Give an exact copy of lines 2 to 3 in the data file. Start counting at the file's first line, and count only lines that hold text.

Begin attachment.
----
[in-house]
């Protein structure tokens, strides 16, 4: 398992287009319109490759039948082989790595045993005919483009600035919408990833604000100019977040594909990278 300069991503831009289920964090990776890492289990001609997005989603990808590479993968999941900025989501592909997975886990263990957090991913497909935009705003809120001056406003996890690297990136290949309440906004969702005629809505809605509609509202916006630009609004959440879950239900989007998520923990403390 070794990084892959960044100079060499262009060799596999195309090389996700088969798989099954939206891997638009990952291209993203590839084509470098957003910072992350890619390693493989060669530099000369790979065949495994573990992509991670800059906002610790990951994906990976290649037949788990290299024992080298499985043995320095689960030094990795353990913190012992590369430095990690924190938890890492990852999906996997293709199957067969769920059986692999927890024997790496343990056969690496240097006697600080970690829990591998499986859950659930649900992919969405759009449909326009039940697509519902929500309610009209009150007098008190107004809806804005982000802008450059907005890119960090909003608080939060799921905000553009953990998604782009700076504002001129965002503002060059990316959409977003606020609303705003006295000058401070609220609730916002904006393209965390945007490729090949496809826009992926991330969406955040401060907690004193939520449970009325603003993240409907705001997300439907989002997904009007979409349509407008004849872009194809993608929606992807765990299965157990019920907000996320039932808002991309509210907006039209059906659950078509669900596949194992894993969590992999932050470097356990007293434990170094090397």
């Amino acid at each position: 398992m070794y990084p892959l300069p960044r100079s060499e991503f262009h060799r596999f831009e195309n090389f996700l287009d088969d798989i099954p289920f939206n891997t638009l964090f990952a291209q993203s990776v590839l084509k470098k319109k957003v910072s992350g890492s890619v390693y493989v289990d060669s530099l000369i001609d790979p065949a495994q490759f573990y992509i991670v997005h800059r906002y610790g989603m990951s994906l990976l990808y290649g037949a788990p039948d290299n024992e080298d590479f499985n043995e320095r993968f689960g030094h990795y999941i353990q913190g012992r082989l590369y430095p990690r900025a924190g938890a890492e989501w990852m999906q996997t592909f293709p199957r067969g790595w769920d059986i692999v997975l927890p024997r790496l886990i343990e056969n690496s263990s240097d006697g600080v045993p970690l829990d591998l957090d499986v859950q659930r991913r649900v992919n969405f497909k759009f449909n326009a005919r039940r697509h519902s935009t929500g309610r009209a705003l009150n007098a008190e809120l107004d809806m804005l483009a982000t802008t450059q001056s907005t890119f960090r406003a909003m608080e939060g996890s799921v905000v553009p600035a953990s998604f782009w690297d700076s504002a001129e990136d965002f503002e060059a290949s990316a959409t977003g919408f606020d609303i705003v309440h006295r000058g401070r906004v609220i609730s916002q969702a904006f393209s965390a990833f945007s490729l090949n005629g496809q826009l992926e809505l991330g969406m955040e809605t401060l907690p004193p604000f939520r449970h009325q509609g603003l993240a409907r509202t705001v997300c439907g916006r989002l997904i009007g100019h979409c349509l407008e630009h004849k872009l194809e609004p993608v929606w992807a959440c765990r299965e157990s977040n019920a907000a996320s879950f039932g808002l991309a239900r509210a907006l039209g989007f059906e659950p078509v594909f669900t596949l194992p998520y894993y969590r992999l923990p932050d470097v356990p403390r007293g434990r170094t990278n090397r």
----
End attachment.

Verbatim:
């Protein structure tokens, strides 16, 4: 398992287009319109490759039948082989790595045993005919483009600035919408990833604000100019977040594909990278 300069991503831009289920964090990776890492289990001609997005989603990808590479993968999941900025989501592909997975886990263990957090991913497909935009705003809120001056406003996890690297990136290949309440906004969702005629809505809605509609509202916006630009609004959440879950239900989007998520923990403390 070794990084892959960044100079060499262009060799596999195309090389996700088969798989099954939206891997638009990952291209993203590839084509470098957003910072992350890619390693493989060669530099000369790979065949495994573990992509991670800059906002610790990951994906990976290649037949788990290299024992080298499985043995320095689960030094990795353990913190012992590369430095990690924190938890890492990852999906996997293709199957067969769920059986692999927890024997790496343990056969690496240097006697600080970690829990591998499986859950659930649900992919969405759009449909326009039940697509519902929500309610009209009150007098008190107004809806804005982000802008450059907005890119960090909003608080939060799921905000553009953990998604782009700076504002001129965002503002060059990316959409977003606020609303705003006295000058401070609220609730916002904006393209965390945007490729090949496809826009992926991330969406955040401060907690004193939520449970009325603003993240409907705001997300439907989002997904009007979409349509407008004849872009194809993608929606992807765990299965157990019920907000996320039932808002991309509210907006039209059906659950078509669900596949194992894993969590992999932050470097356990007293434990170094090397």
């Amino acid at each position: 398992m070794y990084p892959l300069p960044r100079s060499e991503f262009h060799r596999f831009e195309n090389f996700l287009d088969d798989i099954p289920f939206n891997t638009l964090f990952a291209q993203s990776v590839l084509k470098k319109k957003v910072s992350g890492s890619v390693y493989v289990d060669s530099l000369i001609d790979p065949a495994q490759f573990y992509i991670v997005h800059r906002y610790g989603m990951s994906l990976l990808y290649g037949a788990p039948d290299n024992e080298d590479f499985n043995e320095r993968f689960g030094h990795y999941i353990q913190g012992r082989l590369y430095p990690r900025a924190g938890a890492e989501w990852m999906q996997t592909f293709p199957r067969g790595w769920d059986i692999v997975l927890p024997r790496l886990i343990e056969n690496s263990s240097d006697g600080v045993p970690l829990d591998l957090d499986v859950q659930r991913r649900v992919n969405f497909k759009f449909n326009a005919r039940r697509h519902s935009t929500g309610r009209a705003l009150n007098a008190e809120l107004d809806m804005l483009a982000t802008t450059q001056s907005t890119f960090r406003a909003m608080e939060g996890s799921v905000v553009p600035a953990s998604f782009w690297d700076s504002a001129e990136d965002f503002e060059a290949s990316a959409t977003g919408f606020d609303i705003v309440h006295r000058g401070r906004v609220i609730s916002q969702a904006f393209s965390a990833f945007s490729l090949n005629g496809q826009l992926e809505l991330g969406m955040e809605t401060l907690p004193p604000f939520r449970h009325q509609g603003l993240a409907r509202t705001v997300c439907g916006r989002l997904i009007g100019h979409c349509l407008e630009h004849k872009l194809e609004p993608v929606w992807a959440c765990r299965e157990s977040n019920a907000a996320s879950f039932g808002l991309a239900r509210a907006l039209g989007f059906e659950p078509v594909f669900t596949l194992p998520y894993y969590r992999l923990p932050d470097v356990p403390r007293g434990r170094t990278n090397r």